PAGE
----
A well-traveled feline, he had been on a plane at least twice to Florida, moved from Brooklyn to Virginia to DC to New York City, back to DC, and ultimately Virginia. When I was moving from New York he was crying in the car the whole first hour, and as I was crying myself and flipping radio stations to drown us both out, a song came on that had the tune of "Hernando's Hideaway" in the chorus. He magically became quiet. If he started to get agitated on that trip (or other ones), I would start singing "Hernando's Hideaway" to calm him. Worked like a charm. Add Hernando to the list of nicknames.

While I was pregnant he sat on my lap every night, and adjusted his cuddling position to my ever-changing belly. When the baby finally came, his nose was only briefly out of joint, and he soon grew to love her and was quite patient with her baby-grabbing of his tail or hair. I never once saw him hiss at her and certainly never swat at her. If she was too much, he would just remove himself from the situation. I wish I could always exhibit that sort of patience and understanding with a small child!

He was truly the best companion ever.

Sunday, June 28, 2009

lightening bugs

My daughter caught her first fireflies, or lightening bugs, as I used to call them...

In Virginia, the Fourth of July comes early...

Saturday, June 27, 2009

off the wall

I was never a huge fan of Michael Jackson, but I did love this song. I remember how cute he was when the record came out, and dancing to it.

I guess everyone has tried to "moonwalk" since the 80s, but no one did it like him.

He truly was a phenomenon, in every sense - unique, creative, and highly unusual. But I probably liked him best as the exuberant lead voice of the Jackson 5. I can even picture his cartoon version.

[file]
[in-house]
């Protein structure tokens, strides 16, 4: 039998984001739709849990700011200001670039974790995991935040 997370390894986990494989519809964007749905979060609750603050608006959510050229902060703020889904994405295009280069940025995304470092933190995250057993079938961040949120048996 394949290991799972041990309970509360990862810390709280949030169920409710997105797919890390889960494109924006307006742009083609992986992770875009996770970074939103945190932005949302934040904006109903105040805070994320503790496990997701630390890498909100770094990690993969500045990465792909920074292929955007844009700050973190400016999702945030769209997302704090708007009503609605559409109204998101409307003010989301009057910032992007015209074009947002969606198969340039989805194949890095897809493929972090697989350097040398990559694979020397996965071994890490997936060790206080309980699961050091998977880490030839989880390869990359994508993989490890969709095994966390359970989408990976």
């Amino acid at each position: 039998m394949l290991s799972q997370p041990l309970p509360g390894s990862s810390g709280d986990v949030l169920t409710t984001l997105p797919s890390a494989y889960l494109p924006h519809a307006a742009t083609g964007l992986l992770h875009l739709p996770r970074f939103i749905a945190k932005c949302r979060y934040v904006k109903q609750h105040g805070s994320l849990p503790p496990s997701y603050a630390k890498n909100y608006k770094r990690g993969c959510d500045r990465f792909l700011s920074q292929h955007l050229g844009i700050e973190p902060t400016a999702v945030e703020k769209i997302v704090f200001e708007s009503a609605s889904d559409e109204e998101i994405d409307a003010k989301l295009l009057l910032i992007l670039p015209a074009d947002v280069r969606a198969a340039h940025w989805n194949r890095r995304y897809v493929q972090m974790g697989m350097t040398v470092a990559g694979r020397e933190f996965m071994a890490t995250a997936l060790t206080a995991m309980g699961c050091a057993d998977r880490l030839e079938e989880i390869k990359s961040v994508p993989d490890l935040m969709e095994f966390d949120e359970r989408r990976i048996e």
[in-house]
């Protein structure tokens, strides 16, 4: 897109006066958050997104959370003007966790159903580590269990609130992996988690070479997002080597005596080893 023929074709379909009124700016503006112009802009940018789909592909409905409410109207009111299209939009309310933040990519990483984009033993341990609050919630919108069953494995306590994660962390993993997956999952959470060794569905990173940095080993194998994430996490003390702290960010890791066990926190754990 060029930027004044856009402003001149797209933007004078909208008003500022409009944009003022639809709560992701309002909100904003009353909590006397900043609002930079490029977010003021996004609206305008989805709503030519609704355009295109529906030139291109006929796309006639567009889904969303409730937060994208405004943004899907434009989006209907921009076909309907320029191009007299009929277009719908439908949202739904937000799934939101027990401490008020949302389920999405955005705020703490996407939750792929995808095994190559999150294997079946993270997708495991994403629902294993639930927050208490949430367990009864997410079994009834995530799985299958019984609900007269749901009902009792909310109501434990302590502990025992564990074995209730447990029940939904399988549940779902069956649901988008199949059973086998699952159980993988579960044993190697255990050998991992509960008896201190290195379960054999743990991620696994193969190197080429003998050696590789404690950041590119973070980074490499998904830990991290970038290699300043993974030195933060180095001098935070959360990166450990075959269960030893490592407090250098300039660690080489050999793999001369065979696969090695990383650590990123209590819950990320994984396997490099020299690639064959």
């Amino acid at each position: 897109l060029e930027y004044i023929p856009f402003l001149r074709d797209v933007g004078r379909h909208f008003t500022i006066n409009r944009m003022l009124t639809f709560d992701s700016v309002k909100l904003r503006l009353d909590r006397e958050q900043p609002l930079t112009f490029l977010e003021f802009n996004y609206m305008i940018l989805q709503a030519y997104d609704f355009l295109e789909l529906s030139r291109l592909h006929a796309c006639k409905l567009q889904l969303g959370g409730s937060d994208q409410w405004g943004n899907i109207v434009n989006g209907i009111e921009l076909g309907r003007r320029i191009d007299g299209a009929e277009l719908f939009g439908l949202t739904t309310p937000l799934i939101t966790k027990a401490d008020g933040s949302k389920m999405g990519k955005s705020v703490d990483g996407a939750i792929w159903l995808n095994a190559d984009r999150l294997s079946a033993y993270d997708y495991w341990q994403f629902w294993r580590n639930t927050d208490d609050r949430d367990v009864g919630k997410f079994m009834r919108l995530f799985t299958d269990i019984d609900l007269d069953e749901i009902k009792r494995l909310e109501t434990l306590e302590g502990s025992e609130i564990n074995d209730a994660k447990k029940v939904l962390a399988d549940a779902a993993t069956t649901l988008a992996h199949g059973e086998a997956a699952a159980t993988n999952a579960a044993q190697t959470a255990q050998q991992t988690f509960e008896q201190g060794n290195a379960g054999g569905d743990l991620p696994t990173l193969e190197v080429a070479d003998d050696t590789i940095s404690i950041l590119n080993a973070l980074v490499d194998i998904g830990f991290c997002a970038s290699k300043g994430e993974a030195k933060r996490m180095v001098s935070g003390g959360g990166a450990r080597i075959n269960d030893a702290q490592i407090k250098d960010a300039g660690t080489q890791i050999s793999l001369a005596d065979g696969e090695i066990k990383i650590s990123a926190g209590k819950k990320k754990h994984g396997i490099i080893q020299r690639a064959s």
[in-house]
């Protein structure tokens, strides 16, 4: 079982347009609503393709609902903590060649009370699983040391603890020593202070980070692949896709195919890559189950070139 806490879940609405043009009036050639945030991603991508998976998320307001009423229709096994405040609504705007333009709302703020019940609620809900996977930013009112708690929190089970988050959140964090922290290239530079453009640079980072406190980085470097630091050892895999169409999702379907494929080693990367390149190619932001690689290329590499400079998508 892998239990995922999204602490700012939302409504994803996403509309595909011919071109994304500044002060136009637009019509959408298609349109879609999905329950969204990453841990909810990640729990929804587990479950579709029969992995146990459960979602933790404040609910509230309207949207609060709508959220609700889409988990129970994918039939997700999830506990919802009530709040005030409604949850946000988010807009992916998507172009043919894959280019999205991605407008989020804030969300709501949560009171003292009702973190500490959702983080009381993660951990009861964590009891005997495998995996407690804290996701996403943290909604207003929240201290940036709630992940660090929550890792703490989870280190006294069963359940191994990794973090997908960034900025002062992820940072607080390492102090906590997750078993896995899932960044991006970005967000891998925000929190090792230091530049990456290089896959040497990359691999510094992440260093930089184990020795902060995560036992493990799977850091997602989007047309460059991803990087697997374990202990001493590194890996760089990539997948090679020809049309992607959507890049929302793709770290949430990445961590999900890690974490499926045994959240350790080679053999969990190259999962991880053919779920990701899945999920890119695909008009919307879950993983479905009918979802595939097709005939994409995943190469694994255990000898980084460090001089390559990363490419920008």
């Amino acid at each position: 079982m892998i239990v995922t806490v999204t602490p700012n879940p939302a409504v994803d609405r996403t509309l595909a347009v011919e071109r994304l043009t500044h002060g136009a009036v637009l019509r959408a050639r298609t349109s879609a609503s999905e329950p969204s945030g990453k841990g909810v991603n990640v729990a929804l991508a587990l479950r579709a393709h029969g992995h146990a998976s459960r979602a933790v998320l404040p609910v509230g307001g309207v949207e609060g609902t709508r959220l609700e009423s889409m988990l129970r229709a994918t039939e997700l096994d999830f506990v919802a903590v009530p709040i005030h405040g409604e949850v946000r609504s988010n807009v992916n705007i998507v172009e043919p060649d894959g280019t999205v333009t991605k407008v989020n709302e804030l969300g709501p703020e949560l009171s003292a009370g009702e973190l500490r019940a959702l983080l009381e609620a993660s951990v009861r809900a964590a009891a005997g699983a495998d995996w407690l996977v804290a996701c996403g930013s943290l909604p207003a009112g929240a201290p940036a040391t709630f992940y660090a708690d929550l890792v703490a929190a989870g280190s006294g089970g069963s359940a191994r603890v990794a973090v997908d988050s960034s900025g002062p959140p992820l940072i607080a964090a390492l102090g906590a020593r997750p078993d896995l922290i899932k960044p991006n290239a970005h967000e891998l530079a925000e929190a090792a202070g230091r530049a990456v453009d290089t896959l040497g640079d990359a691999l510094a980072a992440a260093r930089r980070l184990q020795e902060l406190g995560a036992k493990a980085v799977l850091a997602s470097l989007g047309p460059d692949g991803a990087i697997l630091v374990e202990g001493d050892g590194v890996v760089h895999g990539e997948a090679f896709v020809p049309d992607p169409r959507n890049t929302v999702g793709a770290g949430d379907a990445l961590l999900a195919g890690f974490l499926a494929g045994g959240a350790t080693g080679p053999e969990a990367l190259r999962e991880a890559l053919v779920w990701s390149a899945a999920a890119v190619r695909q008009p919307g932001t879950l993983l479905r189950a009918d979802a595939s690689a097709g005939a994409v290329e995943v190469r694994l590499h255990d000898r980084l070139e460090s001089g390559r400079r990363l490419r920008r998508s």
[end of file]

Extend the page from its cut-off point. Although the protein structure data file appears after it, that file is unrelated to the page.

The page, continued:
Sadly, as we all know, his adult life sometimes took on bizarre, cartoon-like dimensions. No matter whether he did what some accused him of or not, there was no denying that he was odd, taking his persona and his lifestyle to Howard Hughes-like strangeness.

I have been guilty in the past, like many, of scornfully referring to him as Wacko Jacko. Did he make it too easy? Did he really never have any experience of a "normal" life? It's all too sad. 50 is too young.

Johnny Depp is destined to play him in the Tim Burton biopic (Willie Wonka was just a rehearsal.) I just keep thinking about the kids. No normal life for them, either, I'm afraid. Maybe Michael's "ex," Lisa Marie, can step in and give them some perspective, as she has been in an eerily similar position.

I can't help it, I keep thinking of Elvis dead at Graceland, Michael in his Neverland. Why does anyone want to be a "star?"

Friday, June 26, 2009


Her poster was part of my childhood. I don't think it was on my brother's bedroom wall, but I do remember distinctly when we were alerted to "crack the code" and spell out S-E-X in the curls of her amazing hair.

I of course grew up on Charlie's Angels and realized immediately how simultaneously silly and empowering for females the show really was. Completely absurd - the Angels always seemed to solve every mystery by rifling through file cabinets to find that one bit of evidence - it also depicted women as beautiful and kick-ass. Not a common thing on T.V. at that time. So Aaron Spelling wasn't all bad (Love Boat). It's hard to believe she was just on one season.

I remember going to see Logan's Run at the movies and being excited that she was in it - and disappointed that it was such a teeny part. But then Michael York caught my attention...I also remember some crazy mini-series with Sam Elliot (who I LOVE) where he is her murderous spouse that was pretty good.

But mostly Farrah was an icon for me via her relationship with Ryan O'Neal, which seemed solid for most of my dating years - a relationship lived out in the public sphere that showed there was life and love beyond, beside marriage. During my parents' divorce and my own ambivalent feelings about that institution, this was invaluable.